You are here: Home Published Research [Progress toward molecular determinants of the pathogenesis of disease due to nontypeable Haemophilus influenzae].

Guo-Zhong Tian, Li Zhang, and Zhu-Jun Shao (2009)

[Progress toward molecular determinants of the pathogenesis of disease due to nontypeable Haemophilus influenzae].

Zhongguo yi miao he mian yi, 15(2):174–179.

Haemophilus influenzae (Hi) is a pathogen exclusively found in humans. It causes a wide range of infections from the upper respiratory tract to serious invasive diseases. Such as pneumonia, septicemia and meningitis. Strains of Hi are usually classified into six serotypes a to f and nontypeable H. influenzae (NTHI) according to the antigenicities and compositions of their polysaccharide capsules. Hib was a common cause of serious infections in younger children. The polysaccharide-protein conjugate vaccines against Hib had almost eliminated H. influenzae as a cause of pediatric meningitis. However, NTHI remains an important pathogen, particularly in children and the elderly. Efforts to understand and control NTHI disease have been hampered by the diversity of these bacteria. This review introduced the study progress about pathogenic mechanism of NTHI. In order to provide the help for development of vaccine, clinic treatment and prevent the occurrence of diseases causing by NTHI.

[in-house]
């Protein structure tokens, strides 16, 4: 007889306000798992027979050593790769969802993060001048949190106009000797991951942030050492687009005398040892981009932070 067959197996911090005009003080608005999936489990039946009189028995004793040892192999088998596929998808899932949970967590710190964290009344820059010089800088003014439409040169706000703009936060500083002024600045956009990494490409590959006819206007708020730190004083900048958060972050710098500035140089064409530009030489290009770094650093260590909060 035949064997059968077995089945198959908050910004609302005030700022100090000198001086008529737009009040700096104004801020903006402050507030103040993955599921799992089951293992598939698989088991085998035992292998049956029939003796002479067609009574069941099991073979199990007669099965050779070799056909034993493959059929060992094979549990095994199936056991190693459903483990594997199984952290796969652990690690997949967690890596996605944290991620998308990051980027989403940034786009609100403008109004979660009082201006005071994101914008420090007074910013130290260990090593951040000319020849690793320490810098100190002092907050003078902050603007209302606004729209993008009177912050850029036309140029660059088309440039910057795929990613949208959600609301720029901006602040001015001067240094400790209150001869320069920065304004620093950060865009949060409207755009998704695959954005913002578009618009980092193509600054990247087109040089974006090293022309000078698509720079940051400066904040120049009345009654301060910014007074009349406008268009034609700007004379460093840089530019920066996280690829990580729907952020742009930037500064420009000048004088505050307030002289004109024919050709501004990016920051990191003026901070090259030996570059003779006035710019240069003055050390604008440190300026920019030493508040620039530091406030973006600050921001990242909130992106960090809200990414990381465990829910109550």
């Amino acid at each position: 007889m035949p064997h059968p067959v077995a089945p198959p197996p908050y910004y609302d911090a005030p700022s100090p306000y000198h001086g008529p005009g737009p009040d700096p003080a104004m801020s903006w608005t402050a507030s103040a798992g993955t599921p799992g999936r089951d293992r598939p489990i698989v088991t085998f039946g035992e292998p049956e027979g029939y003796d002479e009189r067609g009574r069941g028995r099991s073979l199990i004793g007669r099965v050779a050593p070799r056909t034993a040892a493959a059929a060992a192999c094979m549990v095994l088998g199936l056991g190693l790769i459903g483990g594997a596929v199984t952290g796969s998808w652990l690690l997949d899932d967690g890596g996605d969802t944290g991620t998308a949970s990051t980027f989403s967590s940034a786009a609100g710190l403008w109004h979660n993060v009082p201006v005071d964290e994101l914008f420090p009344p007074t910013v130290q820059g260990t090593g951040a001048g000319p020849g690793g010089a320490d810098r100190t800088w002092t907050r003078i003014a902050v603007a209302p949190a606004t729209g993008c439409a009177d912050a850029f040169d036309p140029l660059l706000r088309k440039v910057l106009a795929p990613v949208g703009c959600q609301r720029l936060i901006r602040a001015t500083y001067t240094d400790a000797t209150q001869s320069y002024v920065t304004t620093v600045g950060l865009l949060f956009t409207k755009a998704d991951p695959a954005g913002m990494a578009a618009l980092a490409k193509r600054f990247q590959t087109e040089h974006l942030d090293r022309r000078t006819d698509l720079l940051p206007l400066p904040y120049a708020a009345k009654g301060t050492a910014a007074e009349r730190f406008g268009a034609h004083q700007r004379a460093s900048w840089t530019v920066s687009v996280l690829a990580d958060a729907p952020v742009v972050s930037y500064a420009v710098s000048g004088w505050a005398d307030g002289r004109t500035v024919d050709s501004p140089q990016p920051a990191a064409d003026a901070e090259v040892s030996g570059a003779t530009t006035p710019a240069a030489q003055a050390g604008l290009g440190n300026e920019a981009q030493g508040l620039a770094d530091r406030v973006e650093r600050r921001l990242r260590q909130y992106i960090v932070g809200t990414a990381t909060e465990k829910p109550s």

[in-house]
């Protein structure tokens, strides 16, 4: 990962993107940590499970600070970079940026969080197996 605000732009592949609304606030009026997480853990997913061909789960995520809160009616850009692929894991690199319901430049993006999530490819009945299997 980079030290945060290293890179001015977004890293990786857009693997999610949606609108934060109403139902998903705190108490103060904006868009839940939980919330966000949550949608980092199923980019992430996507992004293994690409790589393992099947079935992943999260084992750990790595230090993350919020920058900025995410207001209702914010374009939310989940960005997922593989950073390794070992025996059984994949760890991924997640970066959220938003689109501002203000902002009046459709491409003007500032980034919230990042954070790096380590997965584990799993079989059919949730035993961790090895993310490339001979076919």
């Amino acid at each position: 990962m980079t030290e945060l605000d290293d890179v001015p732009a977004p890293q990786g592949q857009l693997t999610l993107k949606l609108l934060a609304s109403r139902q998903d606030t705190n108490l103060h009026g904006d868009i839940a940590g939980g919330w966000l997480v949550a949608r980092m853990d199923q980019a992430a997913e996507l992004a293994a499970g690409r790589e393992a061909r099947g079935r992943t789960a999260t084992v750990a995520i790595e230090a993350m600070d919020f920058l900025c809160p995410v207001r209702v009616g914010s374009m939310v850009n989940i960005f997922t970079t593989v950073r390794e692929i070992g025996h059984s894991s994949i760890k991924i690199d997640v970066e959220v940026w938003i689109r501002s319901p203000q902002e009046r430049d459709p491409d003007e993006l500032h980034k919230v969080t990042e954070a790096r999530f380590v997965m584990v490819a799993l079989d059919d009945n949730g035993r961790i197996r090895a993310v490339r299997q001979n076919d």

Animals, Haemophilus Infections, Haemophilus Vaccines, Haemophilus influenzae, Host-Pathogen Interactions, Humans
Animals, Haemophilus Infections, Haemophilus Vaccines, Haemophilus influenzae, Host-Pathogen Interactions, Humans
 
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